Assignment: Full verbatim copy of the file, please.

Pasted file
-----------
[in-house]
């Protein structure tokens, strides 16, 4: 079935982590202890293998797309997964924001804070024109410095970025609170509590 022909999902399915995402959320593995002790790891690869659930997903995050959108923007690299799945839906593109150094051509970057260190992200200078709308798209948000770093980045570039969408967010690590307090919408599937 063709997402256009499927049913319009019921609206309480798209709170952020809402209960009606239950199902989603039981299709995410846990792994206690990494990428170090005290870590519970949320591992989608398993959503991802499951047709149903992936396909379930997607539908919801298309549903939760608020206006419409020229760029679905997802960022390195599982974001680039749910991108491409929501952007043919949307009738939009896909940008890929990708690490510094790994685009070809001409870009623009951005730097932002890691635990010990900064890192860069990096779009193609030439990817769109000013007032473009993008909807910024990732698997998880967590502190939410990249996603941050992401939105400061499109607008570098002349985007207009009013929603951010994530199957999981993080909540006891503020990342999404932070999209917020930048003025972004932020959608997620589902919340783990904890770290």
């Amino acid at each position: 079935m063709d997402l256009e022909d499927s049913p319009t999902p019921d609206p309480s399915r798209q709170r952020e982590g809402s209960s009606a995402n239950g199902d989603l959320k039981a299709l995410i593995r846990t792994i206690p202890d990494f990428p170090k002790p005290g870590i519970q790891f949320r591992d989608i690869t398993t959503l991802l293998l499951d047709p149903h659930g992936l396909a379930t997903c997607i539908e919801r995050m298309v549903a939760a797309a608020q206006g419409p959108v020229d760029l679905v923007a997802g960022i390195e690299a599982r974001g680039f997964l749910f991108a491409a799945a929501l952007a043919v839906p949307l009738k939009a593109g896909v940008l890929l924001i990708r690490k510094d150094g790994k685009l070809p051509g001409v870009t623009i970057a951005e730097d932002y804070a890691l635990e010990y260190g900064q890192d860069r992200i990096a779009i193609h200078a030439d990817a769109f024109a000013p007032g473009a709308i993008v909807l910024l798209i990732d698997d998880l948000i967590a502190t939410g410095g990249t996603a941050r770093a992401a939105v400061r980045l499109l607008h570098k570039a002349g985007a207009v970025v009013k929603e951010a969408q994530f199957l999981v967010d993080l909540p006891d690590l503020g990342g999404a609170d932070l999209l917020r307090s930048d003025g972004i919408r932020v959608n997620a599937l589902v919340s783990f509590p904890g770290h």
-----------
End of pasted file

[in-house]
């Protein structure tokens, strides 16, 4: 079935982590202890293998797309997964924001804070024109410095970025609170509590 022909999902399915995402959320593995002790790891690869659930997903995050959108923007690299799945839906593109150094051509970057260190992200200078709308798209948000770093980045570039969408967010690590307090919408599937 063709997402256009499927049913319009019921609206309480798209709170952020809402209960009606239950199902989603039981299709995410846990792994206690990494990428170090005290870590519970949320591992989608398993959503991802499951047709149903992936396909379930997607539908919801298309549903939760608020206006419409020229760029679905997802960022390195599982974001680039749910991108491409929501952007043919949307009738939009896909940008890929990708690490510094790994685009070809001409870009623009951005730097932002890691635990010990900064890192860069990096779009193609030439990817769109000013007032473009993008909807910024990732698997998880967590502190939410990249996603941050992401939105400061499109607008570098002349985007207009009013929603951010994530199957999981993080909540006891503020990342999404932070999209917020930048003025972004932020959608997620589902919340783990904890770290």
């Amino acid at each position: 079935m063709d997402l256009e022909d499927s049913p319009t999902p019921d609206p309480s399915r798209q709170r952020e982590g809402s209960s009606a995402n239950g199902d989603l959320k039981a299709l995410i593995r846990t792994i206690p202890d990494f990428p170090k002790p005290g870590i519970q790891f949320r591992d989608i690869t398993t959503l991802l293998l499951d047709p149903h659930g992936l396909a379930t997903c997607i539908e919801r995050m298309v549903a939760a797309a608020q206006g419409p959108v020229d760029l679905v923007a997802g960022i390195e690299a599982r974001g680039f997964l749910f991108a491409a799945a929501l952007a043919v839906p949307l009738k939009a593109g896909v940008l890929l924001i990708r690490k510094d150094g790994k685009l070809p051509g001409v870009t623009i970057a951005e730097d932002y804070a890691l635990e010990y260190g900064q890192d860069r992200i990096a779009i193609h200078a030439d990817a769109f024109a000013p007032g473009a709308i993008v909807l910024l798209i990732d698997d998880l948000i967590a502190t939410g410095g990249t996603a941050r770093a992401a939105v400061r980045l499109l607008h570098k570039a002349g985007a207009v970025v009013k929603e951010a969408q994530f199957l999981v967010d993080l909540p006891d690590l503020g990342g999404a609170d932070l999209l917020r307090s930048d003025g972004i919408r932020v959608n997620a599937l589902v919340s783990f509590p904890g770290h």